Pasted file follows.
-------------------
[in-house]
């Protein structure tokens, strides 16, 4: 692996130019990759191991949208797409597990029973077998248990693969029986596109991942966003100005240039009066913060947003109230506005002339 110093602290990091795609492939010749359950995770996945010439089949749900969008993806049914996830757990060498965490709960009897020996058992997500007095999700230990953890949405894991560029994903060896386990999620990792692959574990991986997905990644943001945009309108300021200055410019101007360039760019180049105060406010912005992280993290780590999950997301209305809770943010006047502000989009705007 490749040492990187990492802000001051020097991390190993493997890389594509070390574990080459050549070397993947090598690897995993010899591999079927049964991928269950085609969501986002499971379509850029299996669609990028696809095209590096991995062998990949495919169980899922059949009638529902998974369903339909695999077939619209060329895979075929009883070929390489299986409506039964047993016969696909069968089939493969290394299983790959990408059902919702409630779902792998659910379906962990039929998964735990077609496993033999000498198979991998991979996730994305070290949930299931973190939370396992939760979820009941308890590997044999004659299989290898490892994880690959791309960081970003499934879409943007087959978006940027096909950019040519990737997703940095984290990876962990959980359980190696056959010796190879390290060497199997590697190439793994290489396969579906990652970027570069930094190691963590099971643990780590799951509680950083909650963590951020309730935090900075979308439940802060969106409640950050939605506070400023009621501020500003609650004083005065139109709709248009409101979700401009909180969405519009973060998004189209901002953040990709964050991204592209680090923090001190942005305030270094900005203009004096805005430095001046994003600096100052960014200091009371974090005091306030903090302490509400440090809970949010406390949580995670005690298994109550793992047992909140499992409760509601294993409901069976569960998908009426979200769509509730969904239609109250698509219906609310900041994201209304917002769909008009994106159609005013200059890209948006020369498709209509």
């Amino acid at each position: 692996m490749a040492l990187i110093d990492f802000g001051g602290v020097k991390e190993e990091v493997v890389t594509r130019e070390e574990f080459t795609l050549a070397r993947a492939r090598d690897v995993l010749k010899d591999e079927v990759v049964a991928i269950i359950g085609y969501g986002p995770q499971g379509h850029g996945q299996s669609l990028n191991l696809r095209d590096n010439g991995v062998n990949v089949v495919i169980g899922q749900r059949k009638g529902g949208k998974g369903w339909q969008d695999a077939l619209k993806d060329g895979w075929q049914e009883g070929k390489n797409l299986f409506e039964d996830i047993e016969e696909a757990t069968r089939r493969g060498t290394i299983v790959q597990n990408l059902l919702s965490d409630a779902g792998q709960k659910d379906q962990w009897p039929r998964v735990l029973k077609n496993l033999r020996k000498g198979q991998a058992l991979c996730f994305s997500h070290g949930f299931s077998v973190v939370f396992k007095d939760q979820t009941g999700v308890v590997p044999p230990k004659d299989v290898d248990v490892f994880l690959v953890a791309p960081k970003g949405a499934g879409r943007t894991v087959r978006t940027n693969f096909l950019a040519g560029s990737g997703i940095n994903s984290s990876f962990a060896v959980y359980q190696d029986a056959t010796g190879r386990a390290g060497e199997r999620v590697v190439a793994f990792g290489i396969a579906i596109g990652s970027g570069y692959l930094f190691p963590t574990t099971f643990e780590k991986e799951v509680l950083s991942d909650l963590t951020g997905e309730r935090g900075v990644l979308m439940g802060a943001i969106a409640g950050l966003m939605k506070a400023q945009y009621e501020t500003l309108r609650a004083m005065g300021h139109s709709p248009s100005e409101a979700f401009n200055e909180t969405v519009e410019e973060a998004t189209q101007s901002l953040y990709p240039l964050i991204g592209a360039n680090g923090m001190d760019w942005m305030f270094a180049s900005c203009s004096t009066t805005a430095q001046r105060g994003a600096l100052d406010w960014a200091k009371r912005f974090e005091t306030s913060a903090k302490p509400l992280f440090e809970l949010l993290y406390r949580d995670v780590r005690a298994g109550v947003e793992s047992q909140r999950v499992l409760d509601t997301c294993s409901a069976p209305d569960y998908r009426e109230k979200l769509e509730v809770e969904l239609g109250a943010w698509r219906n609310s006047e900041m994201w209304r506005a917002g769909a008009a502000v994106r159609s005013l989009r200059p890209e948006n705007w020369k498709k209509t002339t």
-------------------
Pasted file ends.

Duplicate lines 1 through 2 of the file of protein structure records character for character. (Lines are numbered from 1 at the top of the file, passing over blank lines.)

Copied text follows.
[in-house]
């Protein structure tokens, strides 16, 4: 692996130019990759191991949208797409597990029973077998248990693969029986596109991942966003100005240039009066913060947003109230506005002339 110093602290990091795609492939010749359950995770996945010439089949749900969008993806049914996830757990060498965490709960009897020996058992997500007095999700230990953890949405894991560029994903060896386990999620990792692959574990991986997905990644943001945009309108300021200055410019101007360039760019180049105060406010912005992280993290780590999950997301209305809770943010006047502000989009705007 490749040492990187990492802000001051020097991390190993493997890389594509070390574990080459050549070397993947090598690897995993010899591999079927049964991928269950085609969501986002499971379509850029299996669609990028696809095209590096991995062998990949495919169980899922059949009638529902998974369903339909695999077939619209060329895979075929009883070929390489299986409506039964047993016969696909069968089939493969290394299983790959990408059902919702409630779902792998659910379906962990039929998964735990077609496993033999000498198979991998991979996730994305070290949930299931973190939370396992939760979820009941308890590997044999004659299989290898490892994880690959791309960081970003499934879409943007087959978006940027096909950019040519990737997703940095984290990876962990959980359980190696056959010796190879390290060497199997590697190439793994290489396969579906990652970027570069930094190691963590099971643990780590799951509680950083909650963590951020309730935090900075979308439940802060969106409640950050939605506070400023009621501020500003609650004083005065139109709709248009409101979700401009909180969405519009973060998004189209901002953040990709964050991204592209680090923090001190942005305030270094900005203009004096805005430095001046994003600096100052960014200091009371974090005091306030903090302490509400440090809970949010406390949580995670005690298994109550793992047992909140499992409760509601294993409901069976569960998908009426979200769509509730969904239609109250698509219906609310900041994201209304917002769909008009994106159609005013200059890209948006020369498709209509």